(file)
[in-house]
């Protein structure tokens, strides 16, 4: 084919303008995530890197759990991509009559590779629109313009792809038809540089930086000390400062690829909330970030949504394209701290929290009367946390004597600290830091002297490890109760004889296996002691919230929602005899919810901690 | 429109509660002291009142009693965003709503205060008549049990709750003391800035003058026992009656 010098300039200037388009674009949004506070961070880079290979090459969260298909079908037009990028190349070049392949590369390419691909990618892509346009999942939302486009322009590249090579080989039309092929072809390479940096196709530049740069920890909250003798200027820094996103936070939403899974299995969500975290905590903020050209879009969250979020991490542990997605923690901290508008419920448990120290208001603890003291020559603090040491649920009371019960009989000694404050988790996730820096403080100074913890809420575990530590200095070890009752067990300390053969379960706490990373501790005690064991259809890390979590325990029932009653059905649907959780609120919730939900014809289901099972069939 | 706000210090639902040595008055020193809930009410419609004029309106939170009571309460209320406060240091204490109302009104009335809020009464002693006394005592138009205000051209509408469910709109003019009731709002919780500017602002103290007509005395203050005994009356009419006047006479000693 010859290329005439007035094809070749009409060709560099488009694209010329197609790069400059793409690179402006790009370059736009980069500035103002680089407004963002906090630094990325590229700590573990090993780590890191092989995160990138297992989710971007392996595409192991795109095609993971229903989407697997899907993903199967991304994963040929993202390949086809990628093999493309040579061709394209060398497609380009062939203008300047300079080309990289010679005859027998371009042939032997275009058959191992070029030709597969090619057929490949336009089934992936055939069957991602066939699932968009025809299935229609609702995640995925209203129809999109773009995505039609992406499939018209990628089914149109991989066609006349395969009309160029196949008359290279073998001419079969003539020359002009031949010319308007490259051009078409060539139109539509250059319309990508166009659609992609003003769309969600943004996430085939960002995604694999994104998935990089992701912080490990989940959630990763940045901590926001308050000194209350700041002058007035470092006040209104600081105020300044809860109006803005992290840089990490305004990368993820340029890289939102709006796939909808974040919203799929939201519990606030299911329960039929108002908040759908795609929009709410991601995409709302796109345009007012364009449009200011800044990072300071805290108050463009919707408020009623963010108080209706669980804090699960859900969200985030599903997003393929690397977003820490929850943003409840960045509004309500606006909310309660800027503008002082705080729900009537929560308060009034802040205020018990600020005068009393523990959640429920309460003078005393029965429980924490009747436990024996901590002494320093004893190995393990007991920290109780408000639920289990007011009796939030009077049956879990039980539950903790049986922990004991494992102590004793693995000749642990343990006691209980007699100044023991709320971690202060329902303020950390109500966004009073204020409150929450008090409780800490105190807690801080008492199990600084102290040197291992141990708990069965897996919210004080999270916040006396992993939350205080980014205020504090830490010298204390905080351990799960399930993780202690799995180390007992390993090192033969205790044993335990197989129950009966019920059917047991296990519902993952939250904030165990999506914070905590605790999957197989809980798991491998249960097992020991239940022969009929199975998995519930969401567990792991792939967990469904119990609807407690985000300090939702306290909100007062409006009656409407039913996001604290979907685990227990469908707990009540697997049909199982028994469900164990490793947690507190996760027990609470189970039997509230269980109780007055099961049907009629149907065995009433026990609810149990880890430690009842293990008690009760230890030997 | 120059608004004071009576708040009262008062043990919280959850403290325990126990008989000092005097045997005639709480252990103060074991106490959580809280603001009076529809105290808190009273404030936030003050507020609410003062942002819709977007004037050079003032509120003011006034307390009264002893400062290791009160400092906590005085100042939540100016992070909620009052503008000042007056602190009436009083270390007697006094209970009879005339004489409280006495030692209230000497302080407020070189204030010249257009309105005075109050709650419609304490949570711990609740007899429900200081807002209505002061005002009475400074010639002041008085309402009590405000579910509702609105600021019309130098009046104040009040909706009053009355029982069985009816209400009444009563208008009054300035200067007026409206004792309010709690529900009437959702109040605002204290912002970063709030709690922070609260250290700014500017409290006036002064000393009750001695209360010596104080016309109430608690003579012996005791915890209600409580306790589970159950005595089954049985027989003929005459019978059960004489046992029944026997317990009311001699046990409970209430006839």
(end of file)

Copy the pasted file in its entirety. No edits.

[in-house]
């Protein structure tokens, strides 16, 4: 084919303008995530890197759990991509009559590779629109313009792809038809540089930086000390400062690829909330970030949504394209701290929290009367946390004597600290830091002297490890109760004889296996002691919230929602005899919810901690 | 429109509660002291009142009693965003709503205060008549049990709750003391800035003058026992009656 010098300039200037388009674009949004506070961070880079290979090459969260298909079908037009990028190349070049392949590369390419691909990618892509346009999942939302486009322009590249090579080989039309092929072809390479940096196709530049740069920890909250003798200027820094996103936070939403899974299995969500975290905590903020050209879009969250979020991490542990997605923690901290508008419920448990120290208001603890003291020559603090040491649920009371019960009989000694404050988790996730820096403080100074913890809420575990530590200095070890009752067990300390053969379960706490990373501790005690064991259809890390979590325990029932009653059905649907959780609120919730939900014809289901099972069939 | 706000210090639902040595008055020193809930009410419609004029309106939170009571309460209320406060240091204490109302009104009335809020009464002693006394005592138009205000051209509408469910709109003019009731709002919780500017602002103290007509005395203050005994009356009419006047006479000693 010859290329005439007035094809070749009409060709560099488009694209010329197609790069400059793409690179402006790009370059736009980069500035103002680089407004963002906090630094990325590229700590573990090993780590890191092989995160990138297992989710971007392996595409192991795109095609993971229903989407697997899907993903199967991304994963040929993202390949086809990628093999493309040579061709394209060398497609380009062939203008300047300079080309990289010679005859027998371009042939032997275009058959191992070029030709597969090619057929490949336009089934992936055939069957991602066939699932968009025809299935229609609702995640995925209203129809999109773009995505039609992406499939018209990628089914149109991989066609006349395969009309160029196949008359290279073998001419079969003539020359002009031949010319308007490259051009078409060539139109539509250059319309990508166009659609992609003003769309969600943004996430085939960002995604694999994104998935990089992701912080490990989940959630990763940045901590926001308050000194209350700041002058007035470092006040209104600081105020300044809860109006803005992290840089990490305004990368993820340029890289939102709006796939909808974040919203799929939201519990606030299911329960039929108002908040759908795609929009709410991601995409709302796109345009007012364009449009200011800044990072300071805290108050463009919707408020009623963010108080209706669980804090699960859900969200985030599903997003393929690397977003820490929850943003409840960045509004309500606006909310309660800027503008002082705080729900009537929560308060009034802040205020018990600020005068009393523990959640429920309460003078005393029965429980924490009747436990024996901590002494320093004893190995393990007991920290109780408000639920289990007011009796939030009077049956879990039980539950903790049986922990004991494992102590004793693995000749642990343990006691209980007699100044023991709320971690202060329902303020950390109500966004009073204020409150929450008090409780800490105190807690801080008492199990600084102290040197291992141990708990069965897996919210004080999270916040006396992993939350205080980014205020504090830490010298204390905080351990799960399930993780202690799995180390007992390993090192033969205790044993335990197989129950009966019920059917047991296990519902993952939250904030165990999506914070905590605790999957197989809980798991491998249960097992020991239940022969009929199975998995519930969401567990792991792939967990469904119990609807407690985000300090939702306290909100007062409006009656409407039913996001604290979907685990227990469908707990009540697997049909199982028994469900164990490793947690507190996760027990609470189970039997509230269980109780007055099961049907009629149907065995009433026990609810149990880890430690009842293990008690009760230890030997 | 120059608004004071009576708040009262008062043990919280959850403290325990126990008989000092005097045997005639709480252990103060074991106490959580809280603001009076529809105290808190009273404030936030003050507020609410003062942002819709977007004037050079003032509120003011006034307390009264002893400062290791009160400092906590005085100042939540100016992070909620009052503008000042007056602190009436009083270390007697006094209970009879005339004489409280006495030692209230000497302080407020070189204030010249257009309105005075109050709650419609304490949570711990609740007899429900200081807002209505002061005002009475400074010639002041008085309402009590405000579910509702609105600021019309130098009046104040009040909706009053009355029982069985009816209400009444009563208008009054300035200067007026409206004792309010709690529900009437959702109040605002204290912002970063709030709690922070609260250290700014500017409290006036002064000393009750001695209360010596104080016309109430608690003579012996005791915890209600409580306790589970159950005595089954049985027989003929005459019978059960004489046992029944026997317990009311001699046990409970209430006839």